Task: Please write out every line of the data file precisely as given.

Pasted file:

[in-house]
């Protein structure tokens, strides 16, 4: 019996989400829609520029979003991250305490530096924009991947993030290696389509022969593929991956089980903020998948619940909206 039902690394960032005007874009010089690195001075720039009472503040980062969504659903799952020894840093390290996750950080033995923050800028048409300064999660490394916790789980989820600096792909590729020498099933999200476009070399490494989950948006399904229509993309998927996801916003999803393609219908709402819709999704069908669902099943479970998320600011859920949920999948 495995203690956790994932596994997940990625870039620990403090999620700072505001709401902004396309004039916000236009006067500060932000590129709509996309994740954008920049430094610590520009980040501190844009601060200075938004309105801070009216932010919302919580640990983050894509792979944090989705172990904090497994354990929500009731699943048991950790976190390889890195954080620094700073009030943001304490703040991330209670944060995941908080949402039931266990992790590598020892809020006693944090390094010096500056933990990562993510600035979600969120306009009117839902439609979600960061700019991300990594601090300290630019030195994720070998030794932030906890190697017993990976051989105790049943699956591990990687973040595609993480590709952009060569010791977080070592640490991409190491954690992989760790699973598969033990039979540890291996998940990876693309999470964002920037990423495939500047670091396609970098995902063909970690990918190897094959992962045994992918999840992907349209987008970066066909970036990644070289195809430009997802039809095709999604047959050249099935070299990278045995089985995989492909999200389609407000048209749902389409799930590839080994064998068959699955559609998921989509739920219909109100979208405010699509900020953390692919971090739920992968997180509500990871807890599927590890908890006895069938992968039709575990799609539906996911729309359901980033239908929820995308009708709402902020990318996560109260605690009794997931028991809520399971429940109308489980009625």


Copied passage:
[in-house]
């Protein structure tokens, strides 16, 4: 019996989400829609520029979003991250305490530096924009991947993030290696389509022969593929991956089980903020998948619940909206 039902690394960032005007874009010089690195001075720039009472503040980062969504659903799952020894840093390290996750950080033995923050800028048409300064999660490394916790789980989820600096792909590729020498099933999200476009070399490494989950948006399904229509993309998927996801916003999803393609219908709402819709999704069908669902099943479970998320600011859920949920999948 495995203690956790994932596994997940990625870039620990403090999620700072505001709401902004396309004039916000236009006067500060932000590129709509996309994740954008920049430094610590520009980040501190844009601060200075938004309105801070009216932010919302919580640990983050894509792979944090989705172990904090497994354990929500009731699943048991950790976190390889890195954080620094700073009030943001304490703040991330209670944060995941908080949402039931266990992790590598020892809020006693944090390094010096500056933990990562993510600035979600969120306009009117839902439609979600960061700019991300990594601090300290630019030195994720070998030794932030906890190697017993990976051989105790049943699956591990990687973040595609993480590709952009060569010791977080070592640490991409190491954690992989760790699973598969033990039979540890291996998940990876693309999470964002920037990423495939500047670091396609970098995902063909970690990918190897094959992962045994992918999840992907349209987008970066066909970036990644070289195809430009997802039809095709999604047959050249099935070299990278045995089985995989492909999200389609407000048209749902389409799930590839080994064998068959699955559609998921989509739920219909109100979208405010699509900020953390692919971090739920992968997180509500990871807890599927590890908890006895069938992968039709575990799609539906996911729309359901980033239908929820995308009708709402902020990318996560109260605690009794997931028991809520399971429940109308489980009625």